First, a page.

Towneley Pit

Today beneath Towneley Park along with clay and sandstone are large amounts of water and a small amount of coal. When Burnley Corporation purchased Towneley Hall in November 1901, they also purchased the mineral rights directly beneath as otherwise the coal would have been taken and the Hall would have fallen down. Coal was taken from beneath the rest of the Park and subsidence occurred there throughout the first half of the 20th Century.

Above (part of doma3529) is a section plan of the coal beneath Towneley Hall, signed Wm. Eagle and dated 5th July 1897. The coal seams near the surface such as the Thin Mine and the King Mine had worked since early in the 19th century but had not undermined the Hall. The lowest seam, the Arley Mine, was the most valuable and had been mined at Towneley Pit since 1876. The album shows plans for all the coal seams. The plan of the Arley Mine shows the Hall is still being supported today by pillars of coal left after the rest of the coal below Towneley Park was worked out.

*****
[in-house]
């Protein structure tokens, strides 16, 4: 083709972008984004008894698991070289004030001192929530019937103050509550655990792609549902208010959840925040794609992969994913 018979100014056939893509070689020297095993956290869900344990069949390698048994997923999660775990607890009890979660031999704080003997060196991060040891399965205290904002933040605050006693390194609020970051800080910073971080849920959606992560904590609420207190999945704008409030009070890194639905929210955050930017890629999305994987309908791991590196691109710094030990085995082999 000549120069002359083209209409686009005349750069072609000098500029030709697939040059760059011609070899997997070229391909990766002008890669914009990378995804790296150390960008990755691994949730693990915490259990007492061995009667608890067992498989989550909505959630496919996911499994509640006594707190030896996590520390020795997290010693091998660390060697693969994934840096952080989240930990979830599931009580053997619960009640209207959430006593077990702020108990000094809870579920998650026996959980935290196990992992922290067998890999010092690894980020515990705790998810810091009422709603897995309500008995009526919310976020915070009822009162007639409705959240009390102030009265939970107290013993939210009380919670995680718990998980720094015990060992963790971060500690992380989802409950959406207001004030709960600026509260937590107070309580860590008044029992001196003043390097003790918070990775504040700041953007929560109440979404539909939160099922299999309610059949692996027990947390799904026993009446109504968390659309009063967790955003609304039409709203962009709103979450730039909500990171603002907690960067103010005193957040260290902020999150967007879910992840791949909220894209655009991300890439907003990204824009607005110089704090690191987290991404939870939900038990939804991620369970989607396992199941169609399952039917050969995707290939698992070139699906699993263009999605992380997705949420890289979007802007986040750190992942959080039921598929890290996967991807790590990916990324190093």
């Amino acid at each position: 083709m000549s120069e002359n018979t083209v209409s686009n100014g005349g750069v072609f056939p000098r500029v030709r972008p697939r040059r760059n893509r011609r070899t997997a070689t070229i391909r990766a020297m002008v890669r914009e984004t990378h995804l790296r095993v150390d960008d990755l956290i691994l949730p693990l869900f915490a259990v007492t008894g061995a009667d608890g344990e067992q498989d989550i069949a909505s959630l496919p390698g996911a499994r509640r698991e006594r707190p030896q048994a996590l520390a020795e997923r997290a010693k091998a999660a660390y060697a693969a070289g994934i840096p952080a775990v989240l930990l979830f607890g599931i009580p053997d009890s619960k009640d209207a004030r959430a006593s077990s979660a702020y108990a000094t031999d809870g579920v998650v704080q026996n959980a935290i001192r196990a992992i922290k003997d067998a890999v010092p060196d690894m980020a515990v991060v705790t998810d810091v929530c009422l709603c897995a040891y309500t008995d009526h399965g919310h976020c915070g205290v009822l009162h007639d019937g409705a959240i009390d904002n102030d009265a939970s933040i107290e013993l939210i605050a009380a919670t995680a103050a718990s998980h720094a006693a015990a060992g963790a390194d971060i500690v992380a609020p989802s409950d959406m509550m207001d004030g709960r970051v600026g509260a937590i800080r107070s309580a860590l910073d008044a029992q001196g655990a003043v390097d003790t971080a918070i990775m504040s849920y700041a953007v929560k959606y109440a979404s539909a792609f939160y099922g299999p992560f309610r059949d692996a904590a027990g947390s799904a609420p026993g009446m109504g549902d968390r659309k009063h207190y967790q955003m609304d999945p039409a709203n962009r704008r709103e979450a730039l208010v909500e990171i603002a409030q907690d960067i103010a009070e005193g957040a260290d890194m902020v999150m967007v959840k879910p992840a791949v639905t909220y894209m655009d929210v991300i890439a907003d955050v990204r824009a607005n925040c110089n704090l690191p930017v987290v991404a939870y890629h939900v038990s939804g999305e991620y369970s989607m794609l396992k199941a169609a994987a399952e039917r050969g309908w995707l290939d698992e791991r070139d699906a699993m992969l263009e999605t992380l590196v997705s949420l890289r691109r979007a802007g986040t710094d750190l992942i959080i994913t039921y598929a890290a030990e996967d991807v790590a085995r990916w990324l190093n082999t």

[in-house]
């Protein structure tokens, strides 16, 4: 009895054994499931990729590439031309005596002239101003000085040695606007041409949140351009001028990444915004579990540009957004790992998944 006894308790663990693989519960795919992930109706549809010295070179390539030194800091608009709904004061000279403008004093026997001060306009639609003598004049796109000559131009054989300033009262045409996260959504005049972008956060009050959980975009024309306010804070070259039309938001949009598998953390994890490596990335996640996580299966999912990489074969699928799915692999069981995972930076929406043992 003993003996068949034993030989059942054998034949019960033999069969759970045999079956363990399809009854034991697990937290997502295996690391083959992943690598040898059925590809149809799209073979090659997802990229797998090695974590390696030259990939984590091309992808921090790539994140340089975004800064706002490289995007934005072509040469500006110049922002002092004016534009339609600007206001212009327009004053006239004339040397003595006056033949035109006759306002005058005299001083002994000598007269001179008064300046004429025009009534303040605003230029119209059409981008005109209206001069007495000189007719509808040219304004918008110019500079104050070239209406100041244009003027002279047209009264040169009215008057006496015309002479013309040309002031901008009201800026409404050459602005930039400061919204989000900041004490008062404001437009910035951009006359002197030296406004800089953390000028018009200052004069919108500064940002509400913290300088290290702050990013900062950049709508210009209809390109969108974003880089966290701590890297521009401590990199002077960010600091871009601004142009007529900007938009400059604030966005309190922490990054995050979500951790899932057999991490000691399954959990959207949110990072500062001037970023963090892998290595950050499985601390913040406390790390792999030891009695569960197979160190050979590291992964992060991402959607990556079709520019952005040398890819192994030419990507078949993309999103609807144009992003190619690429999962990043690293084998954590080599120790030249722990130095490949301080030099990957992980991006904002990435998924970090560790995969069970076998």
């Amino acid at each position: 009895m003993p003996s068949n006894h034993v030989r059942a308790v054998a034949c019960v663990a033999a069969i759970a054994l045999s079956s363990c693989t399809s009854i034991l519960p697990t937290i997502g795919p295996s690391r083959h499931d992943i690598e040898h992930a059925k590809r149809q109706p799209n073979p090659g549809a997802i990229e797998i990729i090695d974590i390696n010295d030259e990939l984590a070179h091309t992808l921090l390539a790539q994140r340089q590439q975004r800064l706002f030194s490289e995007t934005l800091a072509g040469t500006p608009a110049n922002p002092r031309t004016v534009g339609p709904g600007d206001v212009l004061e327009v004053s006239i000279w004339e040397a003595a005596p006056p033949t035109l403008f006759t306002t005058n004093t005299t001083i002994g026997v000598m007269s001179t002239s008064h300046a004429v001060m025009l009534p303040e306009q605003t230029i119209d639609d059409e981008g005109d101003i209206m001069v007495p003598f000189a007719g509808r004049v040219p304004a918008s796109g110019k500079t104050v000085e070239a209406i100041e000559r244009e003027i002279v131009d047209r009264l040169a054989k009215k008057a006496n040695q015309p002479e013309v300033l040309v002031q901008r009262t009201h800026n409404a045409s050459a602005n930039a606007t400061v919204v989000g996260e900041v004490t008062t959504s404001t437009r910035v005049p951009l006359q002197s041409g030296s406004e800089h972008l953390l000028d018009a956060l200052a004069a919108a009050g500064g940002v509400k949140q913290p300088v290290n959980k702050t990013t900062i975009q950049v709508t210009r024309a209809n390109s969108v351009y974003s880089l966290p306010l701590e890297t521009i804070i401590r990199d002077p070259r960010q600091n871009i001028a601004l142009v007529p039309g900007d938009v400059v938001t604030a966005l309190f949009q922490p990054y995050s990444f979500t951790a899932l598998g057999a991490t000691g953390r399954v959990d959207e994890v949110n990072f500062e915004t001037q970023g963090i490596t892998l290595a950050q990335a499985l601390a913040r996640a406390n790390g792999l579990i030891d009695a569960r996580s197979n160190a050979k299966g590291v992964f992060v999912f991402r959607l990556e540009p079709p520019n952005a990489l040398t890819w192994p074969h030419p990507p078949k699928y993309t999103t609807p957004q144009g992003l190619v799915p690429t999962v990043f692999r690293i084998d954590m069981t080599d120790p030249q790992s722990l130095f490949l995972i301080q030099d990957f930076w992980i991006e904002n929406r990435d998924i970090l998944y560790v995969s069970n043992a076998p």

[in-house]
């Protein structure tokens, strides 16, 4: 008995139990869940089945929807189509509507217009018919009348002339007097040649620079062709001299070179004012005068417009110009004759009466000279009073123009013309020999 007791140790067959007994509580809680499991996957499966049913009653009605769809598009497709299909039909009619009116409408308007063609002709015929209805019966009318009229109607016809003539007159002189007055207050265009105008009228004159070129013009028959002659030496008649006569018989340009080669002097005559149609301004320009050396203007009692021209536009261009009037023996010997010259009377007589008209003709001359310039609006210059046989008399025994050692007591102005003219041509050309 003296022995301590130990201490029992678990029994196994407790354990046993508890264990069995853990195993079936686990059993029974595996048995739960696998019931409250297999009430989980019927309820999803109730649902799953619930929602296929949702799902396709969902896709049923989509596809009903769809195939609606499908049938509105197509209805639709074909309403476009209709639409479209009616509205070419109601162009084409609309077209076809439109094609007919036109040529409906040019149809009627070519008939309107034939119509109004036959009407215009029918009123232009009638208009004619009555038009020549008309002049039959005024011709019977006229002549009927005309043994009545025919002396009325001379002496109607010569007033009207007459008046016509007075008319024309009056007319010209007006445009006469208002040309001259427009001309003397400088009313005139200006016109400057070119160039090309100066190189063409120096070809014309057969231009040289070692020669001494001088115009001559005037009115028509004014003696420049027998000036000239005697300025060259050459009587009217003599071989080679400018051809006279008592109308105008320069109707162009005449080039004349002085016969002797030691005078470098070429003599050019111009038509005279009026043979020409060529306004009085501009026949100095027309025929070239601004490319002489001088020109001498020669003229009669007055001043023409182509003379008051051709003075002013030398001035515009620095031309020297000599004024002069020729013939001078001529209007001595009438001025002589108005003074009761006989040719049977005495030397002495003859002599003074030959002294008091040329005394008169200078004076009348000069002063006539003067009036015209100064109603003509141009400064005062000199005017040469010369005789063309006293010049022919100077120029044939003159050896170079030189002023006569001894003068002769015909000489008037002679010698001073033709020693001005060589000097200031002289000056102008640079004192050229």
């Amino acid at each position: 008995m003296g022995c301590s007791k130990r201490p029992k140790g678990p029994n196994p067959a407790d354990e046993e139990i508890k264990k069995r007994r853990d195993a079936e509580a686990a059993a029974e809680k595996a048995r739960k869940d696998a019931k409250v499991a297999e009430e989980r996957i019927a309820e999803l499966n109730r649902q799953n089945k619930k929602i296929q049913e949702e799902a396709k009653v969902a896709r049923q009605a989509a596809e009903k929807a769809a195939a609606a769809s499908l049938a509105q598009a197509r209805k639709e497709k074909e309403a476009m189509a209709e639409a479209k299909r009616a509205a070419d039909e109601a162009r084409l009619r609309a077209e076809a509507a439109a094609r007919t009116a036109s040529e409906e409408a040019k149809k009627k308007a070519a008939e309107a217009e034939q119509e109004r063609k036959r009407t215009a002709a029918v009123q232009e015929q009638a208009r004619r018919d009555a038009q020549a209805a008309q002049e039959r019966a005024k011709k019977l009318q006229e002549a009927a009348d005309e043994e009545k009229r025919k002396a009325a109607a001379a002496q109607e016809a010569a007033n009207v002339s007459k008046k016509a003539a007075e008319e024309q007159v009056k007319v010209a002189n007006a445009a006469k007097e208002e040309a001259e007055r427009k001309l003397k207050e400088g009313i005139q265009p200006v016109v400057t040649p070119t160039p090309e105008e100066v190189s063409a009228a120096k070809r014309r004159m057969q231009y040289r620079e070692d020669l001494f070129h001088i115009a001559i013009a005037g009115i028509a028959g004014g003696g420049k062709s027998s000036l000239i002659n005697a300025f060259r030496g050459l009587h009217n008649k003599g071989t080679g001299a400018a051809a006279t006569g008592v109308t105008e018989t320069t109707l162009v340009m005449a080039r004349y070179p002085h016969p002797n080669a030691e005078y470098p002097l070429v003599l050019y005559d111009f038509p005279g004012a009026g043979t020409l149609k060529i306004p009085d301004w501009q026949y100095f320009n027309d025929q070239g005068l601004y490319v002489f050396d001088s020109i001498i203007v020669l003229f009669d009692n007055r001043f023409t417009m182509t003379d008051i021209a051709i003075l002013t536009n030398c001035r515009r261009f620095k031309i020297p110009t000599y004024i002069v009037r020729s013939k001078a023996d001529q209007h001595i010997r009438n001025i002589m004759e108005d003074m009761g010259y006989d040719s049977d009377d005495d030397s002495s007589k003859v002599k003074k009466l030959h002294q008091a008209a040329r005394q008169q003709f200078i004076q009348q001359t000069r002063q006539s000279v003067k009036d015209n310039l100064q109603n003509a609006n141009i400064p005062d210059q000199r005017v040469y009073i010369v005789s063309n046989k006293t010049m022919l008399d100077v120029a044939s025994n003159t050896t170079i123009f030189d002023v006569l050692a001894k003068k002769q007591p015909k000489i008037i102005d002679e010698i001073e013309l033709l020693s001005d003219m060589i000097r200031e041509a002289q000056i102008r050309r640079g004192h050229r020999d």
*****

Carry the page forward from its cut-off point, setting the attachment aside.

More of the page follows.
No coal was taken from Towneley Pit after 1948 but it continued as a pumping pit removing water for another twenty years to safeguard the deeper workings of other pits in the area. It is remarkable that during its lifetime, Towneley Pit probably brought up 5 tons of water for every ton of coal.



Mineral support for Towneley Hall - Section

Album Captions

  • Mineral support for Towneley Hall - Section
  • Mineral support for Towneley Hall - plan of Thin Mine
  • Mineral support for Towneley Hall - plan of King Mine
  • Mineral support for Towneley Hall - plan of Dandy Mine
  • Mineral support for Towneley Hall - plan of Arley Mine

Author: tk - August 2016